3. The low power eyepieces are perfect for viewing the full moon, planets, star clusters, nebulae, and even constellations. These should build your foundation. However, for more detail, try bumping up in magnification to higher power eyepieces on some of these objects. During calm and crisp nights, the light/dark separation line on the moon (called the "Terminator") is marvelous at high power. You can see mountains, ridges and craters jump out at you due to the highlights. Similarly, you can move up to higher magnifications on the planets and nebulae. Star clusters and individual stars are best viewed through the low power no matter what.
  4. The recurring astronomical theater we call the night sky is an ever-changing billboard. In other words, the same movie does not play all the time. Rather, the positions of the stars change not only hourly as they seem to rise and set, but also throughout the year. As the earth orbits the sun, our perspective on the stars changes on a yearly cycle about that orbit. The reason the sky seems to move daily just as the sun and the moon "move across our sky is that the earth is rotating about its axis. As a result you may notice that after a few minutes or a few seconds depending on what power your are viewing at, the objects in your telescope will move. At higher magnifications especially, you will notice that the moon or Jupiter will :race: right out of the field of view. To compensate, just move your telescope to "track" it in the necessary path.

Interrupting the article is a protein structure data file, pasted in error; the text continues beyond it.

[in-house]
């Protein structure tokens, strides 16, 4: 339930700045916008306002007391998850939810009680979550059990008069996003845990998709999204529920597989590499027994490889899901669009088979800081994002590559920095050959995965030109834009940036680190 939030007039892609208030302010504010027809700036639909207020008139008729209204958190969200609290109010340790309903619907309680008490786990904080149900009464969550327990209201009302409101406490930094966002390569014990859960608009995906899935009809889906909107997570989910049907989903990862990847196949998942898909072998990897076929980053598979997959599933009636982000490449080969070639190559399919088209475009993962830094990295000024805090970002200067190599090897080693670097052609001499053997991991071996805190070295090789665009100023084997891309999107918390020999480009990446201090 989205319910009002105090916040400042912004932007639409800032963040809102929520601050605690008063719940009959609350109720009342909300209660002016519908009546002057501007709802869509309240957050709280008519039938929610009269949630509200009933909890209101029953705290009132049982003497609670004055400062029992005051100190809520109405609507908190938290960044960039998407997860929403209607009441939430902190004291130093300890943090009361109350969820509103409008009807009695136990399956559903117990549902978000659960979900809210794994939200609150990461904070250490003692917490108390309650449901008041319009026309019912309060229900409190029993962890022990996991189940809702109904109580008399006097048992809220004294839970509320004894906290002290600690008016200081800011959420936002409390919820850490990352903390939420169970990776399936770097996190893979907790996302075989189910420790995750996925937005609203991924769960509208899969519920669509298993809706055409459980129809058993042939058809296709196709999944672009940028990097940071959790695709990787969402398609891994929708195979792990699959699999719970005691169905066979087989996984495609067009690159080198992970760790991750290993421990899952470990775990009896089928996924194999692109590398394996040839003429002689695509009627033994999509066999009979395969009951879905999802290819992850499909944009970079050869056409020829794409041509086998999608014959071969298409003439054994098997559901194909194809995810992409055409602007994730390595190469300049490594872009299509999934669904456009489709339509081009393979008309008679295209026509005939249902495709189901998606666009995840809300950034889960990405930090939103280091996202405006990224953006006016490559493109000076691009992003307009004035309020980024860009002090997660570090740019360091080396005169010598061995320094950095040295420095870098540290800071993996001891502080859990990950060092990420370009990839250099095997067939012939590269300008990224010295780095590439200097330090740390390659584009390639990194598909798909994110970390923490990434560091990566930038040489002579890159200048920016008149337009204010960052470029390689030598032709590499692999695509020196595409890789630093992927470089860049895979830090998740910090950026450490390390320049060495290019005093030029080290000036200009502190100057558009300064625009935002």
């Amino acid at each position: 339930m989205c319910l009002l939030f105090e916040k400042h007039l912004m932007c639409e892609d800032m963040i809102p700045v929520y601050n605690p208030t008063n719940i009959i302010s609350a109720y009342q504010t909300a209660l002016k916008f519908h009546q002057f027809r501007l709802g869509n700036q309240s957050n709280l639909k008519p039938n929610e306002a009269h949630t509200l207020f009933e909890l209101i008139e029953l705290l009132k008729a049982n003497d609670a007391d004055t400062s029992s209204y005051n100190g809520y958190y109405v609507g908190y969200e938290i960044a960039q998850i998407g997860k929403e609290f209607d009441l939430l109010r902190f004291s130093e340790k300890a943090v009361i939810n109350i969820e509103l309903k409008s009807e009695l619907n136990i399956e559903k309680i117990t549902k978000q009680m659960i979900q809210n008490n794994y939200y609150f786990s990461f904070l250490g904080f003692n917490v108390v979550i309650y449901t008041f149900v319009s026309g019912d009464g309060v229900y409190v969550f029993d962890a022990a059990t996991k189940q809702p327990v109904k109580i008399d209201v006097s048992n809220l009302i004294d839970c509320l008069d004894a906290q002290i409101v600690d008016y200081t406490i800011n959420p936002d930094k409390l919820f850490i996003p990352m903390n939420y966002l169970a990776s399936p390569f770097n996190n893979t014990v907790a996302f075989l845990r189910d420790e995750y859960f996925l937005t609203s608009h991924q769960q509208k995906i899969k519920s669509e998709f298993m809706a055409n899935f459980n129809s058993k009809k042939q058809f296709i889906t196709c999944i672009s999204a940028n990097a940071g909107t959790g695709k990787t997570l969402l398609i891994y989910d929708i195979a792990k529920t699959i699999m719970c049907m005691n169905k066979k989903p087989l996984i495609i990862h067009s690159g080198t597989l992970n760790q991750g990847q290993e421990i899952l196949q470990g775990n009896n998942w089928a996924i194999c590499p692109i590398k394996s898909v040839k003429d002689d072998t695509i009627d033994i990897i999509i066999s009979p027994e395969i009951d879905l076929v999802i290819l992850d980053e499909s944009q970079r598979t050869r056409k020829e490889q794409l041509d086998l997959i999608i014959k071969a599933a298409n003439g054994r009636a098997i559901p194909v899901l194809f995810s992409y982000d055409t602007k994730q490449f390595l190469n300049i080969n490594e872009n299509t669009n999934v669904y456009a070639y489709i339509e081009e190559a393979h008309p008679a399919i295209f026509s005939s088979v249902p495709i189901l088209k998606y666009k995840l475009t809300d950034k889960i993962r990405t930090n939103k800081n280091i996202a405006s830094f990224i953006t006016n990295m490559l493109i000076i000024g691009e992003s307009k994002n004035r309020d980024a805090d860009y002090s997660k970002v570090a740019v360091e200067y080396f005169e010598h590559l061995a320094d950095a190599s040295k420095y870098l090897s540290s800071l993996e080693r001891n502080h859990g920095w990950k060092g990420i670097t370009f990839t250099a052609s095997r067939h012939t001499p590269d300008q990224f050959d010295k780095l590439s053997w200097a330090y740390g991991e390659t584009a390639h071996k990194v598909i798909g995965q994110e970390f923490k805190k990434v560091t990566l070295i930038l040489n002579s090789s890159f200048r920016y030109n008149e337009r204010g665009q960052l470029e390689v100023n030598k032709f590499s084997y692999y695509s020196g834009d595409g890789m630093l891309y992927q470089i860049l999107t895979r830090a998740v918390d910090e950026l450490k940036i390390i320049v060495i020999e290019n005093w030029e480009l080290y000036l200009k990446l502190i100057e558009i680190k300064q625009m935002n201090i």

Specifications for Bushnell 786114 4.5" Reflector Altaz Short Tube Telescope:

Optical Design:   4.5" (76mm) Newtonian Reflector
Focal Length:   500mm
Finderscope:   Red dot
Optical tube:   Aluminum
Mount:   Alt-az with fine adjustment for altitude
Warranty:   Limited Lifetime from Bushnell

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Bushnell 4.5" Reflector Altazimuth Short Tube Telescope - 786114, MPN: 786114, Code: BU-TS-786114

Bushnell 4.5" Reflector Altazimuth Short Tube Telescope - 786114 Comments

Customer Reviews
Helpful Positive Review Awesome! by Legacy Reviewer, February 4, 2009
This is the first time I purchased a decent telescope, and it was for my daughter for Christmas. The whole family loves it! We've seen craters on the moon, and a planetary nebula so far. With six kids, we have a set budget for Christmas, and we cer...
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Helpful Negative Review except for telescope sight adjustment, well built by Legacy Reviewer, March 10, 2008
The Bushnell 3" Reflector appears to be a marvelous scope BUT the sight is SO hard to set...wobbly, doesn't arc well onto the arc of the scope (poor fit)that I have not gotten much use out of this scope for small object - star/planet - gazing, my pri...
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3/3 found this helpful
Most Recent Review Good beginner telescope by Legacy Reviewer, September 1, 2009
I got this telescope as a gift for christmas and used it off and on for the past 2 years. Since this summer I have had enough time to actually take it out at night at start exploring. It comes with a decent scope variety, but nothing to spectacular....
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12/13 found this helpful
Most Recent Review very disappointed by Legacy Reviewer, January 9, 2009
I am very disappointed in this product. I knew it would be a starter telescope for my daughter, but it is very poor to say the least. We cannot get it to focus well and the slightest movement, you loose what your looking at. Forget using it when it...
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1/1 found this helpful
Most Recent Review Nothing to get excited. by Legacy Reviewer, January 6, 2009
I bought this for my son. Opened during Christmas. The instruction manual is not clear at all what to do. Just threw the manual and fixed on our own. There is no part list indicating what all needs to be there in the packaging. After quite a struggl...
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Read All 17 Reviews